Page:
The Atiku Abubakar founded American University of Nigeria (AUN) in Yola, Adamawa State is also making huge mark in addressing the humanitarian crisis in North-East Nigeria. The AUN works in tandem with the Adamawa Peacemakers Initiative (API). The Adamawa Peacemakers Initiative was formed in January 2012. It was a reasoned response to increasing threats of violence and growing mutual suspicion in Nigeria’s northeast.
API has ongoing projects such as “The Peacemakers” television show, annually celebrated Peace Day, “Peace Through Sports” tournament, Peace Lecture Series, IT training and literacy programs, and the Grand Alliance for Adamawa with which the organization and the American University of Nigeria foster peace through education, empowerment, and community development.
This partnership unites academic leaders of the University and religious and community leaders of API in the pursuit of peace and reconciliation.
Recently, the API launched the Insurgency Intervention Fund, a N1 billion (one billion naira contributory fundraising program that is designed to assist in rehabilitating IDPs in violence prone Adamawa State. The N1billion Intervention Fund would be raised in tranches of N200 million (two hundred million naira only) over a twelve month period will seek to reach out to various individuals, local and foreign organizations.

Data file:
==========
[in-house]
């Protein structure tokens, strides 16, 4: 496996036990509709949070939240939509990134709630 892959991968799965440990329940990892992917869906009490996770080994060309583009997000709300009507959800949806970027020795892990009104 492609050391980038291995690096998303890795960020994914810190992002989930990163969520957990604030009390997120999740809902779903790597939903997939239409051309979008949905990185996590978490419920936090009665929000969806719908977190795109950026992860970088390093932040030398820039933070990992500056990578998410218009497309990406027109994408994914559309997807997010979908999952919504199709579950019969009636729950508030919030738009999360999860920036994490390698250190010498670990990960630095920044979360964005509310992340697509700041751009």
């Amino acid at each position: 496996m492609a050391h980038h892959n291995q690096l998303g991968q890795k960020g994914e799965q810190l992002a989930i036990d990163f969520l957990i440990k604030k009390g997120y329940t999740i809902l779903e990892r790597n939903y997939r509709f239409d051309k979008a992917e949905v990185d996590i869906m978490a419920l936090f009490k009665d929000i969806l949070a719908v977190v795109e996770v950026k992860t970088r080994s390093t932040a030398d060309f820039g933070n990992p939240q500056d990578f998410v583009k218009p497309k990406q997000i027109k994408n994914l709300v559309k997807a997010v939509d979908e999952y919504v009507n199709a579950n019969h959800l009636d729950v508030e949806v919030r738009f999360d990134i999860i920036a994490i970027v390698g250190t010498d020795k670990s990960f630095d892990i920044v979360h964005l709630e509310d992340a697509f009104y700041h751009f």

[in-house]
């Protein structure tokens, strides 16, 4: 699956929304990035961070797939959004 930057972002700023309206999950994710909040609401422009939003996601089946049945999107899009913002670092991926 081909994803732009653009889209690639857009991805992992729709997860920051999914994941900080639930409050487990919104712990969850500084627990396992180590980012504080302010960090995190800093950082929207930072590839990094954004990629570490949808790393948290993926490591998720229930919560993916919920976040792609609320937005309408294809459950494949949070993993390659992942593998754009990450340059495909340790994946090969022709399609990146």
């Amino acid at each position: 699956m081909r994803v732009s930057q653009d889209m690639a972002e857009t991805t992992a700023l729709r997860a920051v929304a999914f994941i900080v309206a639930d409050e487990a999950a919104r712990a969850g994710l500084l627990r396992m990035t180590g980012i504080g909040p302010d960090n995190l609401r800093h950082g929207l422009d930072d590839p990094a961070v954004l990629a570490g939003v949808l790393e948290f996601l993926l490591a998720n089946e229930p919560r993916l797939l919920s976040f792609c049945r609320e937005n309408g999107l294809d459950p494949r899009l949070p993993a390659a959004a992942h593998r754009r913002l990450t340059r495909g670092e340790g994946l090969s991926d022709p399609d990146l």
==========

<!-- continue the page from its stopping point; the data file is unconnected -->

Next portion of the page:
So far, the AUN-API team feeds and houses over 300,000 Internally displaced persons in Adamawa State, according to available statistics, the AUN-API Team supplied food, medicines and relief materials to over 163,500 households through local religious and community-based organizations in the state in December 2015.
The AUN President, Dr Margee Ensign, who chairs the API, claims that the organization has initiated numerous programs in the community to benefit both indigenes and IDPs.
“We have the all-year-long ‘Peace Through Sports’ program, two major income-generating projects for community women, and a new literacy program christened ‘Technology Enhanced Learning for All’,”
In addressing pressing issues of education amongst displaced children in Adamawa State, the AUN is partnering with local religious and community leaders to establish a program for vulnerable Nigerian youths Christened “Feed and Read” program. The “Feed and Read” program offers a low-cost, highly scalable and replicable plan to address the situation. According to AUN President Margee Ensign: “Carefully targeted, modest amounts of assistance and practical intervention, make it possible to put the brakes on the accelerating suffering. Within six months our goal is to get all of the participants to be able to read and do basic arithmetic, addition, subtraction, division and multiplication of two digit numbers.”
In Yola, North-East Nigeria, there are hopes for displaced and out of school children, even as government is vamping up efforts to return displaced persons back to their towns and villages.
No doubt, it remains a struggle between Humanity and Inhumanity.
Writes from Kristiansand, Norway.